I happened across some posts by noted Gamification advocate Karl Kapp the other day.
I’ll talk more about those in upcoming posts. First there is something I’d like to clear up. While I like Dr. Kapp’s books, I also have some issues with some of what he says. We appear to have a fundamental difference in perspective. We even define some of our terms differently. I’d love to generate some dialog on this because I see a key difference in our ultimate objectives for using gamification, and that changes how we design and apply notions of gamification.
From his bio, Dr. Kapp says he “is committed to helping organization’s develop a strategic, enterprisewide approach to organizational learning. He believes that effective education and training are the keys to increased productivity and profitability.”
It appears that Dr. Kapp’s approach seeks to benefit the corporate entity, while mine seeks to benefit the learner. One imposes things onto learners, while the other invites learners to participate.
I’m not convinced that these two goals are at odds with each other, but I do see fundamental differences in how this translates into the way we implement gamification and how we measure success.
The first focuses the benefits of gamification on the corporation. That is a decidedly capitalistic view, though in and of itself, that’s not necessarily a bad thing. A common topic of conversation around gamification has to do with motivation. We distinguish between external and internal motivators, but there is another layer to this that doesn’t get as much attention. We talk about the motivation of the learner, but we don’t spend as much time talking about the motivation of the instructor or trainer. Maybe we should. What are the motivators of the people who are designing and delivering this gamified training or instruction?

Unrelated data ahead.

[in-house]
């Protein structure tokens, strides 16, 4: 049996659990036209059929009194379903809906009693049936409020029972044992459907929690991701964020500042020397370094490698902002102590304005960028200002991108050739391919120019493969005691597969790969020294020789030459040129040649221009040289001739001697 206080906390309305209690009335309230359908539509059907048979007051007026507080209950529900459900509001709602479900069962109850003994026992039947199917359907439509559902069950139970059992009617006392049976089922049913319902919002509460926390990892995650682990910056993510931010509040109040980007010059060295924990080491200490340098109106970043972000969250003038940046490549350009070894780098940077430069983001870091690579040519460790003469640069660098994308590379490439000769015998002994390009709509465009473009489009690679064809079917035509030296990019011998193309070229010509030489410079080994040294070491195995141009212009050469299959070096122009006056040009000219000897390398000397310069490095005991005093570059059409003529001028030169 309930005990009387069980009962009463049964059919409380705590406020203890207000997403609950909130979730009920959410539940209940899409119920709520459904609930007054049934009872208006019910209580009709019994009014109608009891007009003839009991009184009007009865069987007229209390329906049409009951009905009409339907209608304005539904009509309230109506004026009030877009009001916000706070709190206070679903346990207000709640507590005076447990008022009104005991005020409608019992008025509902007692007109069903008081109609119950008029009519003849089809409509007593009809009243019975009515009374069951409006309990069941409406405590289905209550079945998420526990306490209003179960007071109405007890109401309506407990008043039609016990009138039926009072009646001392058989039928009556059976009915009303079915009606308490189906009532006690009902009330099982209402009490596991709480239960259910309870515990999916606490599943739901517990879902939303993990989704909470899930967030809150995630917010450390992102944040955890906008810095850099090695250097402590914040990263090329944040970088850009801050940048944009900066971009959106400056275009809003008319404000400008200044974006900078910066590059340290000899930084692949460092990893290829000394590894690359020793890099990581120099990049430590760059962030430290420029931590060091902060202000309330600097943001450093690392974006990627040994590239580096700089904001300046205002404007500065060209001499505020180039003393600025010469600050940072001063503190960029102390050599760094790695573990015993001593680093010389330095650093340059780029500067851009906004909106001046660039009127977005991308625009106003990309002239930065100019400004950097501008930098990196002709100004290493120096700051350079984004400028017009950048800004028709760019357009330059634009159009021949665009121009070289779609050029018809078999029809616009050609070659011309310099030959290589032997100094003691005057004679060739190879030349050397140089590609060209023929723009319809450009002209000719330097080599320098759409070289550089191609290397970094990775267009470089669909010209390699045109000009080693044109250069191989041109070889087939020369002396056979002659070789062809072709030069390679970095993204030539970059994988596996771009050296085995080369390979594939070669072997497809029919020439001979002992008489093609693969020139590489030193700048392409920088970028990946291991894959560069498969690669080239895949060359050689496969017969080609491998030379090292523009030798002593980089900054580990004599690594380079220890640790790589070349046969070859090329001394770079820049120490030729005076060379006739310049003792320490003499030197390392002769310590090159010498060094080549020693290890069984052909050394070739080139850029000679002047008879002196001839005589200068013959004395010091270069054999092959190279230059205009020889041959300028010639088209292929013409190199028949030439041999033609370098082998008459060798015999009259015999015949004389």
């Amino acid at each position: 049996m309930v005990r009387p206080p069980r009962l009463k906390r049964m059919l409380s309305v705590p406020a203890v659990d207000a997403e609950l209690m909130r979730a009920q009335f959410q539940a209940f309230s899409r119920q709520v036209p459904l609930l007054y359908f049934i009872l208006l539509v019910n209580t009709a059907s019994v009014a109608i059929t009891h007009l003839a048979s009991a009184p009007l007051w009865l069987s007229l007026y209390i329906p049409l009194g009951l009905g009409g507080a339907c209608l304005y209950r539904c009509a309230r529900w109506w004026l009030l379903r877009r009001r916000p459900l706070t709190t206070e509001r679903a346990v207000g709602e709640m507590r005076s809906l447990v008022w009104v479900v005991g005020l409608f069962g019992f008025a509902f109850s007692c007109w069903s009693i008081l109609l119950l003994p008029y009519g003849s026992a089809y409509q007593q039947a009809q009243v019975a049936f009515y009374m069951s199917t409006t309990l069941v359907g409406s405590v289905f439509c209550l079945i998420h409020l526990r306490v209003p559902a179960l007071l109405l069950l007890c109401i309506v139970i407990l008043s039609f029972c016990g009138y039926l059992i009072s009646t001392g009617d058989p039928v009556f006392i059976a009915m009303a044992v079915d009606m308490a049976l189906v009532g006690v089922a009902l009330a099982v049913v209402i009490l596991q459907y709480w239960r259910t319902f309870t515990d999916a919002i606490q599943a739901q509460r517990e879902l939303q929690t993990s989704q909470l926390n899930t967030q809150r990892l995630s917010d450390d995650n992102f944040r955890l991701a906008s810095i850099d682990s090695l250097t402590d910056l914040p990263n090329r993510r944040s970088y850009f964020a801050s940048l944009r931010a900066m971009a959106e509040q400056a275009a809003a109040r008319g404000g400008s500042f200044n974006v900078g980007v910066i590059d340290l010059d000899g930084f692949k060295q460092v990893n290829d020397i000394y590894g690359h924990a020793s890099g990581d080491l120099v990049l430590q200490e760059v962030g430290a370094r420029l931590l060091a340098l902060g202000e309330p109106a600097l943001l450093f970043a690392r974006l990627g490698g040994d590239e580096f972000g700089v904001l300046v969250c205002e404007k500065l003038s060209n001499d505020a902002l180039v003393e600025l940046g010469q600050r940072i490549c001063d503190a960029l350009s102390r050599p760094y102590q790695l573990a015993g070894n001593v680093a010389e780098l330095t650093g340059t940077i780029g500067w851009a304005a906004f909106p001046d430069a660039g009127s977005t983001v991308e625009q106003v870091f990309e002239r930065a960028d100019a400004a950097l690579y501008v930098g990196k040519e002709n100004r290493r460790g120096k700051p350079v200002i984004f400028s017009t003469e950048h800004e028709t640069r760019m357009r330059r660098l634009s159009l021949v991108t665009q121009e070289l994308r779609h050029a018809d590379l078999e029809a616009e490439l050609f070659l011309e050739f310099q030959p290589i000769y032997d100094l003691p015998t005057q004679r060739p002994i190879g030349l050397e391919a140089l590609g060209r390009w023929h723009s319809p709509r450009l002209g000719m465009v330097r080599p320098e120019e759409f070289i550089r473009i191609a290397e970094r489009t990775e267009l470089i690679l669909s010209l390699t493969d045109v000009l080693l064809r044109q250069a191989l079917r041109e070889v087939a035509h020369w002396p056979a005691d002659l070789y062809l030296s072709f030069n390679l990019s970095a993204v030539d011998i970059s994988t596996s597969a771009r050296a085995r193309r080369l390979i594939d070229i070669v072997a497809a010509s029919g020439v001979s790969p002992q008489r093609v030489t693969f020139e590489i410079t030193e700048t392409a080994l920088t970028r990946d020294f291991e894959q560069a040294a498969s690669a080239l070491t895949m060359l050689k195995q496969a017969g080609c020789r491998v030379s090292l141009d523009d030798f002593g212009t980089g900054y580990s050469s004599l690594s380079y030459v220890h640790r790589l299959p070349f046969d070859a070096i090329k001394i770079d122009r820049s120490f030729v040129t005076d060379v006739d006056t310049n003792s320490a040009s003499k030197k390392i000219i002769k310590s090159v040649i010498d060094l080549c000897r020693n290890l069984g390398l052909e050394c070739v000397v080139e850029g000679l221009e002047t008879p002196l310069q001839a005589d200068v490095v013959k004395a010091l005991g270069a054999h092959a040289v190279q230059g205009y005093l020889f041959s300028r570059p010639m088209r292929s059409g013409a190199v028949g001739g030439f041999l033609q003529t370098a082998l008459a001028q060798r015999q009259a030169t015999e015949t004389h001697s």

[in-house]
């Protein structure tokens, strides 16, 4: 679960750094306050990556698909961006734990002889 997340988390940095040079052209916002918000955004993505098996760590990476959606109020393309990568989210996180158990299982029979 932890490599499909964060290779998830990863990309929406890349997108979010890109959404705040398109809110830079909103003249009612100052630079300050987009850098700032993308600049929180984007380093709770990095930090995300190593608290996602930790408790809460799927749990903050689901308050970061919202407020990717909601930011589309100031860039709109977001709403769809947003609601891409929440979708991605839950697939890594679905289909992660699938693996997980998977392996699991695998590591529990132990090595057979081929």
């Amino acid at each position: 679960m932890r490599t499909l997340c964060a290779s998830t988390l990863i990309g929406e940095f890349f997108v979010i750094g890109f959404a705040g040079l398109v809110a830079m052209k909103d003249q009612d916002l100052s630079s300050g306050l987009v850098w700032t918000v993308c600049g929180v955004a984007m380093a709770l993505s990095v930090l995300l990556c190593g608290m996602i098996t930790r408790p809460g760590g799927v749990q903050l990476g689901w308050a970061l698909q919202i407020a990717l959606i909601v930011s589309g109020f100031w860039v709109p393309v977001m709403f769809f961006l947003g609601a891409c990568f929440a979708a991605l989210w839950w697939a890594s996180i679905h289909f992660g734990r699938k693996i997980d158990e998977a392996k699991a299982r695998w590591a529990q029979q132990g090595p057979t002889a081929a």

From his website, Dr. Kapp also claims that Instructional Design “primarily focuses on the systematic design, development, delivery, and evaluation of instruction in a corporate environment“.
Now, I really can’t agree with Dr. Kapp’s definition of Instructional Design. ID does indeed include systematic design in corporate environments, but that’s certainly not ALL. What about formal educational environments? What about Higher Ed? We certainly do ID here, and there are plenty of approaches that don’t fall under the ‘systematic’ umbrella. I have no problem with someone whose interests are confined to ISD in corporate environments, but I do have a problem when they make it sound like that’s all there is.
I do realize that the corporate world has different goals and motivations than formal education does, but can you imagine what would happen if a university actually admitted that it saw effective education as a key to their own profitability?
My next post will examine Dr. Kapp’s Eight Game Elements to Make Learning More Intriguing.